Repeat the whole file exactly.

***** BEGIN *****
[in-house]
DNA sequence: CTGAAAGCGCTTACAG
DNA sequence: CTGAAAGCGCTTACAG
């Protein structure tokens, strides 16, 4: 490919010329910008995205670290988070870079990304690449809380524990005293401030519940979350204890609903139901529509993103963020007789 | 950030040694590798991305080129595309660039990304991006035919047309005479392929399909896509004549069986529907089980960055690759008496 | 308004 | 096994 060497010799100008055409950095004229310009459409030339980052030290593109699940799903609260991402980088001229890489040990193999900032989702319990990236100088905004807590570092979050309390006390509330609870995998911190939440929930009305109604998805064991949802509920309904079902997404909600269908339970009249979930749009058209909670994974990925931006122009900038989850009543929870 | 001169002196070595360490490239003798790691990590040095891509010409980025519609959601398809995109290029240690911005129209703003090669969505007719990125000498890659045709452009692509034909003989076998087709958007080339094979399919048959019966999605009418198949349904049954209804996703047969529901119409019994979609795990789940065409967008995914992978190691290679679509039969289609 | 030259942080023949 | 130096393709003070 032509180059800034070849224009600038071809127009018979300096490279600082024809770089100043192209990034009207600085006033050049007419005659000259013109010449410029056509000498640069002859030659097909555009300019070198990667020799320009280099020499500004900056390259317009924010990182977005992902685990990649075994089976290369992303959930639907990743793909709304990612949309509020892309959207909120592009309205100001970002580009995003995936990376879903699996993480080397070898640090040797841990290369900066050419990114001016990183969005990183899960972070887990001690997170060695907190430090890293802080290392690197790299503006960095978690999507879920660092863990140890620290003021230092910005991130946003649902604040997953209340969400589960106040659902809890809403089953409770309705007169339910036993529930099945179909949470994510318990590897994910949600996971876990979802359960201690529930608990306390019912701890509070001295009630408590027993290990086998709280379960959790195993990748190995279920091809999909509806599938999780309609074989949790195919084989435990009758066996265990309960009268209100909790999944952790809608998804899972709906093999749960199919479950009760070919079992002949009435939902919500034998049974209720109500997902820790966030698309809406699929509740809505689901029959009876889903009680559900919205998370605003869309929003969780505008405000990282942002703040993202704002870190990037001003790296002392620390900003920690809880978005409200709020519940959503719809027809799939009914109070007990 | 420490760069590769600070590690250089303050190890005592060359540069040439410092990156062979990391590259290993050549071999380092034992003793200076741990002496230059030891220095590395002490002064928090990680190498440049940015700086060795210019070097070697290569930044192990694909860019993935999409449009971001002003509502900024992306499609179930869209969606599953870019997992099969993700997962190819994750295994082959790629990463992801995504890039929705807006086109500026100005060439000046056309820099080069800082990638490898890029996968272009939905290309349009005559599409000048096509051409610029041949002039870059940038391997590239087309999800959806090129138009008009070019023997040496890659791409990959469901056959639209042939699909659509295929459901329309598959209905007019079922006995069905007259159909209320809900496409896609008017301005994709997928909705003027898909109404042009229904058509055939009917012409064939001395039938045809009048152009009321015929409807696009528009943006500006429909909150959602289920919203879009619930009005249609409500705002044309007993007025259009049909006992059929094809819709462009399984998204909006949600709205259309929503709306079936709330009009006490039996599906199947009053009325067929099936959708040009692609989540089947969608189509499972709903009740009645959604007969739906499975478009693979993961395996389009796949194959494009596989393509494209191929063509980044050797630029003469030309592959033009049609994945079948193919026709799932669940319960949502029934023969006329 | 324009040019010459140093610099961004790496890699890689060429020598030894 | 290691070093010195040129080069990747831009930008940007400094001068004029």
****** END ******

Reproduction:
[in-house]
DNA sequence: CTGAAAGCGCTTACAG
DNA sequence: CTGAAAGCGCTTACAG
């Protein structure tokens, strides 16, 4: 490919010329910008995205670290988070870079990304690449809380524990005293401030519940979350204890609903139901529509993103963020007789 | 950030040694590798991305080129595309660039990304991006035919047309005479392929399909896509004549069986529907089980960055690759008496 | 308004 | 096994 060497010799100008055409950095004229310009459409030339980052030290593109699940799903609260991402980088001229890489040990193999900032989702319990990236100088905004807590570092979050309390006390509330609870995998911190939440929930009305109604998805064991949802509920309904079902997404909600269908339970009249979930749009058209909670994974990925931006122009900038989850009543929870 | 001169002196070595360490490239003798790691990590040095891509010409980025519609959601398809995109290029240690911005129209703003090669969505007719990125000498890659045709452009692509034909003989076998087709958007080339094979399919048959019966999605009418198949349904049954209804996703047969529901119409019994979609795990789940065409967008995914992978190691290679679509039969289609 | 030259942080023949 | 130096393709003070 032509180059800034070849224009600038071809127009018979300096490279600082024809770089100043192209990034009207600085006033050049007419005659000259013109010449410029056509000498640069002859030659097909555009300019070198990667020799320009280099020499500004900056390259317009924010990182977005992902685990990649075994089976290369992303959930639907990743793909709304990612949309509020892309959207909120592009309205100001970002580009995003995936990376879903699996993480080397070898640090040797841990290369900066050419990114001016990183969005990183899960972070887990001690997170060695907190430090890293802080290392690197790299503006960095978690999507879920660092863990140890620290003021230092910005991130946003649902604040997953209340969400589960106040659902809890809403089953409770309705007169339910036993529930099945179909949470994510318990590897994910949600996971876990979802359960201690529930608990306390019912701890509070001295009630408590027993290990086998709280379960959790195993990748190995279920091809999909509806599938999780309609074989949790195919084989435990009758066996265990309960009268209100909790999944952790809608998804899972709906093999749960199919479950009760070919079992002949009435939902919500034998049974209720109500997902820790966030698309809406699929509740809505689901029959009876889903009680559900919205998370605003869309929003969780505008405000990282942002703040993202704002870190990037001003790296002392620390900003920690809880978005409200709020519940959503719809027809799939009914109070007990 | 420490760069590769600070590690250089303050190890005592060359540069040439410092990156062979990391590259290993050549071999380092034992003793200076741990002496230059030891220095590395002490002064928090990680190498440049940015700086060795210019070097070697290569930044192990694909860019993935999409449009971001002003509502900024992306499609179930869209969606599953870019997992099969993700997962190819994750295994082959790629990463992801995504890039929705807006086109500026100005060439000046056309820099080069800082990638490898890029996968272009939905290309349009005559599409000048096509051409610029041949002039870059940038391997590239087309999800959806090129138009008009070019023997040496890659791409990959469901056959639209042939699909659509295929459901329309598959209905007019079922006995069905007259159909209320809900496409896609008017301005994709997928909705003027898909109404042009229904058509055939009917012409064939001395039938045809009048152009009321015929409807696009528009943006500006429909909150959602289920919203879009619930009005249609409500705002044309007993007025259009049909006992059929094809819709462009399984998204909006949600709205259309929503709306079936709330009009006490039996599906199947009053009325067929099936959708040009692609989540089947969608189509499972709903009740009645959604007969739906499975478009693979993961395996389009796949194959494009596989393509494209191929063509980044050797630029003469030309592959033009049609994945079948193919026709799932669940319960949502029934023969006329 | 324009040019010459140093610099961004790496890699890689060429020598030894 | 290691070093010195040129080069990747831009930008940007400094001068004029």